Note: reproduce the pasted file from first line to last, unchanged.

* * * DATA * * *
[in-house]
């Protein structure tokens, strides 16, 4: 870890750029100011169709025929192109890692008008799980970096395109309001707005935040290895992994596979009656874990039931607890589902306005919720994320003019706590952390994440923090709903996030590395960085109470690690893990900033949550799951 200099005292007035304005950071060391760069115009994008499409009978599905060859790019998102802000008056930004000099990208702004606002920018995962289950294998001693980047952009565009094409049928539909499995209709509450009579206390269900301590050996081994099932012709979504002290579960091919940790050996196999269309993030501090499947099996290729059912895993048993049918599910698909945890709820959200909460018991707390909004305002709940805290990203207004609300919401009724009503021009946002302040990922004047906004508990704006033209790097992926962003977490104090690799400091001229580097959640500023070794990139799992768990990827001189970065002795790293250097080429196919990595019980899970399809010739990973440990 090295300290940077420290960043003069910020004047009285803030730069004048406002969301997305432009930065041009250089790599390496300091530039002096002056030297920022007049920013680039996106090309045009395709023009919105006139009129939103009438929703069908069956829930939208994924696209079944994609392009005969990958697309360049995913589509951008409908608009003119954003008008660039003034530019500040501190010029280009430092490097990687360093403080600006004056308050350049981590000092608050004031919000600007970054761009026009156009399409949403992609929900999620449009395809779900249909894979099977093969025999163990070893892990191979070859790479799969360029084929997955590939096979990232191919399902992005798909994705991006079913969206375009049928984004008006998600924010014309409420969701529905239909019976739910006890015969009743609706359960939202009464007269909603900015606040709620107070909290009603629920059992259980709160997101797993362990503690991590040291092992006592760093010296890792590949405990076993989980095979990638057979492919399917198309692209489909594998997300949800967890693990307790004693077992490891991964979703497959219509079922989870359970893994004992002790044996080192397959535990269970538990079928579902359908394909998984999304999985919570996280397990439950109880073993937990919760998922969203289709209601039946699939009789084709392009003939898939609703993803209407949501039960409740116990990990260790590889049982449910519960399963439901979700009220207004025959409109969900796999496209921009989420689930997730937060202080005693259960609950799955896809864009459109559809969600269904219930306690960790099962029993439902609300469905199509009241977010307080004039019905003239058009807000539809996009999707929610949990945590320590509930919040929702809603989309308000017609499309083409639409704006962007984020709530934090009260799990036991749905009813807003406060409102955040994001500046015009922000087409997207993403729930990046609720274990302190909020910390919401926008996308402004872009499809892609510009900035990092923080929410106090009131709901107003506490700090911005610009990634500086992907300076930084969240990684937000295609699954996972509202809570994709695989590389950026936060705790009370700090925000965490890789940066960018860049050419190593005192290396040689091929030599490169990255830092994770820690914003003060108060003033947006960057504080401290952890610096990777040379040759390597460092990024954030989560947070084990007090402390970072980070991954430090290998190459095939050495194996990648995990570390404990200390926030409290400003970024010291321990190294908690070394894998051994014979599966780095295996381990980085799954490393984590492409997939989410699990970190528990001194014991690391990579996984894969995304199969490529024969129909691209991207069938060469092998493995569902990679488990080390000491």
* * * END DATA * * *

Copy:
[in-house]
């Protein structure tokens, strides 16, 4: 870890750029100011169709025929192109890692008008799980970096395109309001707005935040290895992994596979009656874990039931607890589902306005919720994320003019706590952390994440923090709903996030590395960085109470690690893990900033949550799951 200099005292007035304005950071060391760069115009994008499409009978599905060859790019998102802000008056930004000099990208702004606002920018995962289950294998001693980047952009565009094409049928539909499995209709509450009579206390269900301590050996081994099932012709979504002290579960091919940790050996196999269309993030501090499947099996290729059912895993048993049918599910698909945890709820959200909460018991707390909004305002709940805290990203207004609300919401009724009503021009946002302040990922004047906004508990704006033209790097992926962003977490104090690799400091001229580097959640500023070794990139799992768990990827001189970065002795790293250097080429196919990595019980899970399809010739990973440990 090295300290940077420290960043003069910020004047009285803030730069004048406002969301997305432009930065041009250089790599390496300091530039002096002056030297920022007049920013680039996106090309045009395709023009919105006139009129939103009438929703069908069956829930939208994924696209079944994609392009005969990958697309360049995913589509951008409908608009003119954003008008660039003034530019500040501190010029280009430092490097990687360093403080600006004056308050350049981590000092608050004031919000600007970054761009026009156009399409949403992609929900999620449009395809779900249909894979099977093969025999163990070893892990191979070859790479799969360029084929997955590939096979990232191919399902992005798909994705991006079913969206375009049928984004008006998600924010014309409420969701529905239909019976739910006890015969009743609706359960939202009464007269909603900015606040709620107070909290009603629920059992259980709160997101797993362990503690991590040291092992006592760093010296890792590949405990076993989980095979990638057979492919399917198309692209489909594998997300949800967890693990307790004693077992490891991964979703497959219509079922989870359970893994004992002790044996080192397959535990269970538990079928579902359908394909998984999304999985919570996280397990439950109880073993937990919760998922969203289709209601039946699939009789084709392009003939898939609703993803209407949501039960409740116990990990260790590889049982449910519960399963439901979700009220207004025959409109969900796999496209921009989420689930997730937060202080005693259960609950799955896809864009459109559809969600269904219930306690960790099962029993439902609300469905199509009241977010307080004039019905003239058009807000539809996009999707929610949990945590320590509930919040929702809603989309308000017609499309083409639409704006962007984020709530934090009260799990036991749905009813807003406060409102955040994001500046015009922000087409997207993403729930990046609720274990302190909020910390919401926008996308402004872009499809892609510009900035990092923080929410106090009131709901107003506490700090911005610009990634500086992907300076930084969240990684937000295609699954996972509202809570994709695989590389950026936060705790009370700090925000965490890789940066960018860049050419190593005192290396040689091929030599490169990255830092994770820690914003003060108060003033947006960057504080401290952890610096990777040379040759390597460092990024954030989560947070084990007090402390970072980070991954430090290998190459095939050495194996990648995990570390404990200390926030409290400003970024010291321990190294908690070394894998051994014979599966780095295996381990980085799954490393984590492409997939989410699990970190528990001194014991690391990579996984894969995304199969490529024969129909691209991207069938060469092998493995569902990679488990080390000491």